The history of Ananda is comprised of a series of miracles. Ananda Sacramento has been blessed in this way since its inception in 1977.

In 1991, after purchasing a 48 unit apartment complex that serves as our Community, Ananda Sacramento rented a 2,100 square foot doctors’ office for our teaching center and Mandir (Sanksrit for Temple). This facility served us well for awhile, but as our congregation grew, the number of ridiculously overcrowded gatherings and Sunday Services grew also. We started to look for a larger place, hopefully a building that expressed our ideals through its architecture, and was located nearby.

The blessing of having a Mandir close by was described by Yogananda in his ideals for World Brotherhood Colonies: “Job, Home, Church – all in one place!” With that in mind, we focused our attention on the Lutheran Church located next to our Community. However, the Lutherans seemed unaware of any Divine Plan that included converting their Church into our Mandir!Maria McSweeney, Director of Ananda Sacramento

Maria McSweeney, Director of Ananda Sacramento

At about the same time we realized that the East Lawn Mortuary, also located on our town block, was just about the right size. As it happened, one of our member’s mother had just died. Prior to her passing, she asked us to perform her memorial service at the Mortuary. And so we brought our kirtan group (Sanskrit for devotional chanting), sang Yogananda’s chants, and read from his books of poems.

After the ceremony everyone commented, “this Mortuary feels like ours!”

We contacted the East Lawn Corporation, owners of the Mortuary. They had no plans to sell the property, but allowed Ananda to use their facility for special events. In June 2004 Swami Kriyananda spoke there on the topic “God is for Everyone.” After his talk, Swamiji agreed with the rest of us, “It feels like ours.”

Continued contact with East Lawn produced a letter from their Board of Directors saying, “We will NOT consider a sale at this time, but we will let you know if our position changes in the future.”

Bewildering at best! We found ourselves with a big head of steam and nowhere to go. Then in August 2004, Swami Kriyananda sent me a birthday greeting, “I wish I could get you a Mandir for your birthday, but Master has done that already.”

Swamiji’s words were puzzling. East Lawn had expressed no intention of selling the property. Our fundraising to date had produced $46,000, well short of the quarter million dollars required to make a serious offer, even if they did.

In March of 2005 we used the East Lawn facility to perform Christ Lives Oratorio. We invited their Board of Directors to attend. Swamiji often mentioned that Ananda’s music is the clearest expression of who we are. When we saw Alan Fischer, the Vice President of East Lawn in the audience, our hopes rose precipitously.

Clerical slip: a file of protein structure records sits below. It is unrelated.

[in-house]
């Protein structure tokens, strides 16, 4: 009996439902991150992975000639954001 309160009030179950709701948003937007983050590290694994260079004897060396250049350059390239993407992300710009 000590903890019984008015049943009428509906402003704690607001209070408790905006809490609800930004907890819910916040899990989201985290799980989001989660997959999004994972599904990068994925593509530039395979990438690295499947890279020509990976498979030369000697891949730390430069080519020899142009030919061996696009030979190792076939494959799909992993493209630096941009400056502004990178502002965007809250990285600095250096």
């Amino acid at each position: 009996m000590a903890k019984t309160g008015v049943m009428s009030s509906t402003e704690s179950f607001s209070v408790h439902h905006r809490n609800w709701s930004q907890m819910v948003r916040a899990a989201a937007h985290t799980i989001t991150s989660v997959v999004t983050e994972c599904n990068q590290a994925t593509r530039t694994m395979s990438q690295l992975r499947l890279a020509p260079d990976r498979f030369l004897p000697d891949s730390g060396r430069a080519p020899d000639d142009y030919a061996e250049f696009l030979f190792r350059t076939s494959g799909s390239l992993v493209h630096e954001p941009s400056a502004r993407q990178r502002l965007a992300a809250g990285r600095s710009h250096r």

David Eby from Ananda Village directed a 50-voice choir gathered from every Ananda Colony on the West Coast. Mr Fischer, a baritone himself, loved the performance. He was deeply touched by the music, and was appreciative of the audience who had set up, took down, and cleaned up the facility that evening.

“You people bring so much life to this building. This building needs that!” he exclaimed. (We noted that East Lawn was used as a mortuary). Mr Fischer went on, “You people should be here every night,” to which one of our members replied, “We’re trying!”

Building the new altar

Building the new Altar

Riding on the success of the Oratorio performance, we asked again if East Lawn would consider selling the facility to Ananda. This time, their answer was… Yes!

We began negotiations. Before long, a sale of the Mortuary and 5 adjacent apartments was agreed upon for 1.5 million dollars, an unheard-of price for two valuable parcels of land in a big metropolitan area. There were no agent’s fees, as the property was never put on the market. The miracle was now in high gear. In May 19, 2005 we were able to phone Swami Kriyananda with the good news that Master has given him Mandir for his birthday!

There still remained the small matter of a quarter million dollars for the down-payment. Ananda had a bookstore in Sacramento, called East West Bookshop. The store had not been profitable, and we considered selling it now and again over the years.

At about this time, a lady called and said she “felt guided” to buy East West! Negotiations proceeded rapidly, and by August 2005 the store was sold, with the help of an Ananda member. Again we were spared from paying high broker fees.

However, even with the sale of East West we were still short of the full down-payment amount. We needed to borrow money from a bank, but there was no one with this kind of experience in our congregation… or so we thought.

During our World Brotherhood Day celebration that year, one of our long-time members brought her husband to the celebration dinner. Very humbly, he offered to help us with procuring the bank loan. It turned out he was a commercial mortgage broker, specializing in church loans. We had no idea!

Between our fundraising efforts, the bank loan, and members’ investments in the 5 apartments that came with the property, Ananda Sacramento became the proud owner of the new Mandir. The date? September 12, 2005, spiritual anniversary of Swami Kriyananda’s discipleship vows.

Jai Guru!